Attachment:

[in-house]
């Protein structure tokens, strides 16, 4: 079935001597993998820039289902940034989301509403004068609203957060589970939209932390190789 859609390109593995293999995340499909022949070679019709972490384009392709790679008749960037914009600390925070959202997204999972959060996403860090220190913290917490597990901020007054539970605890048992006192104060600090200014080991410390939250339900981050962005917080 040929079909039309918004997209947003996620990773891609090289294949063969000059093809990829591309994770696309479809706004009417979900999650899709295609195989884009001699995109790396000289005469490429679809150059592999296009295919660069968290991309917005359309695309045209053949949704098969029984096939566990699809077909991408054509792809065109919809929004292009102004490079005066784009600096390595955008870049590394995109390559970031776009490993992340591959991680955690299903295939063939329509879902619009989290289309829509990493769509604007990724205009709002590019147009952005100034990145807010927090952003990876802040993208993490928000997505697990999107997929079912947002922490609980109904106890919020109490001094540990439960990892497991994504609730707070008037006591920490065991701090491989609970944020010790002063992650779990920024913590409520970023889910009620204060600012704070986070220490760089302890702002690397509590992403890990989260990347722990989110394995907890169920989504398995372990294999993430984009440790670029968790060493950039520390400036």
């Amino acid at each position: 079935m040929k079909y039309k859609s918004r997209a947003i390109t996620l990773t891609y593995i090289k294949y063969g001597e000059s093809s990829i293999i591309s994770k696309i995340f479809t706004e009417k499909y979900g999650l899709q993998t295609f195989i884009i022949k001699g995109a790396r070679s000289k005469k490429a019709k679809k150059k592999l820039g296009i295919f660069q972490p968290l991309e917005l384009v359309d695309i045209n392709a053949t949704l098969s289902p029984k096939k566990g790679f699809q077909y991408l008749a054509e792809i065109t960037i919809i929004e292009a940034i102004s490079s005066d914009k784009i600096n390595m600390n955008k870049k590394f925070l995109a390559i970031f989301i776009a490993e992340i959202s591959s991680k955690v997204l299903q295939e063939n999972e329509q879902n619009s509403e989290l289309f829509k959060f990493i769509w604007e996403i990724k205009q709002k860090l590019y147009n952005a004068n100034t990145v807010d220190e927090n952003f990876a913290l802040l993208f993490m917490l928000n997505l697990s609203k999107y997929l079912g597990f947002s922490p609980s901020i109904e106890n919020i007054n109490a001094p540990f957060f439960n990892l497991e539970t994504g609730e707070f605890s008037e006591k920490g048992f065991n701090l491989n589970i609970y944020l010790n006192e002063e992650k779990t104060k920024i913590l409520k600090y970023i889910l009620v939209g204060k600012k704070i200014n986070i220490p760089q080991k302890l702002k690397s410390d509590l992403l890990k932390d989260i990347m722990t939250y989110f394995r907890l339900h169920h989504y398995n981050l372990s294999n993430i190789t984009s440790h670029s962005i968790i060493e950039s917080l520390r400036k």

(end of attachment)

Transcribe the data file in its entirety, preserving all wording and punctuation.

[in-house]
């Protein structure tokens, strides 16, 4: 079935001597993998820039289902940034989301509403004068609203957060589970939209932390190789 859609390109593995293999995340499909022949070679019709972490384009392709790679008749960037914009600390925070959202997204999972959060996403860090220190913290917490597990901020007054539970605890048992006192104060600090200014080991410390939250339900981050962005917080 040929079909039309918004997209947003996620990773891609090289294949063969000059093809990829591309994770696309479809706004009417979900999650899709295609195989884009001699995109790396000289005469490429679809150059592999296009295919660069968290991309917005359309695309045209053949949704098969029984096939566990699809077909991408054509792809065109919809929004292009102004490079005066784009600096390595955008870049590394995109390559970031776009490993992340591959991680955690299903295939063939329509879902619009989290289309829509990493769509604007990724205009709002590019147009952005100034990145807010927090952003990876802040993208993490928000997505697990999107997929079912947002922490609980109904106890919020109490001094540990439960990892497991994504609730707070008037006591920490065991701090491989609970944020010790002063992650779990920024913590409520970023889910009620204060600012704070986070220490760089302890702002690397509590992403890990989260990347722990989110394995907890169920989504398995372990294999993430984009440790670029968790060493950039520390400036």
């Amino acid at each position: 079935m040929k079909y039309k859609s918004r997209a947003i390109t996620l990773t891609y593995i090289k294949y063969g001597e000059s093809s990829i293999i591309s994770k696309i995340f479809t706004e009417k499909y979900g999650l899709q993998t295609f195989i884009i022949k001699g995109a790396r070679s000289k005469k490429a019709k679809k150059k592999l820039g296009i295919f660069q972490p968290l991309e917005l384009v359309d695309i045209n392709a053949t949704l098969s289902p029984k096939k566990g790679f699809q077909y991408l008749a054509e792809i065109t960037i919809i929004e292009a940034i102004s490079s005066d914009k784009i600096n390595m600390n955008k870049k590394f925070l995109a390559i970031f989301i776009a490993e992340i959202s591959s991680k955690v997204l299903q295939e063939n999972e329509q879902n619009s509403e989290l289309f829509k959060f990493i769509w604007e996403i990724k205009q709002k860090l590019y147009n952005a004068n100034t990145v807010d220190e927090n952003f990876a913290l802040l993208f993490m917490l928000n997505l697990s609203k999107y997929l079912g597990f947002s922490p609980s901020i109904e106890n919020i007054n109490a001094p540990f957060f439960n990892l497991e539970t994504g609730e707070f605890s008037e006591k920490g048992f065991n701090l491989n589970i609970y944020l010790n006192e002063e992650k779990t104060k920024i913590l409520k600090y970023i889910l009620v939209g204060k600012k704070i200014n986070i220490p760089q080991k302890l702002k690397s410390d509590l992403l890990k932390d989260i990347m722990t939250y989110f394995r907890l339900h169920h989504y398995n981050l372990s294999n993430i190789t984009s440790h670029s962005i968790i060493e950039s917080l520390r400036k």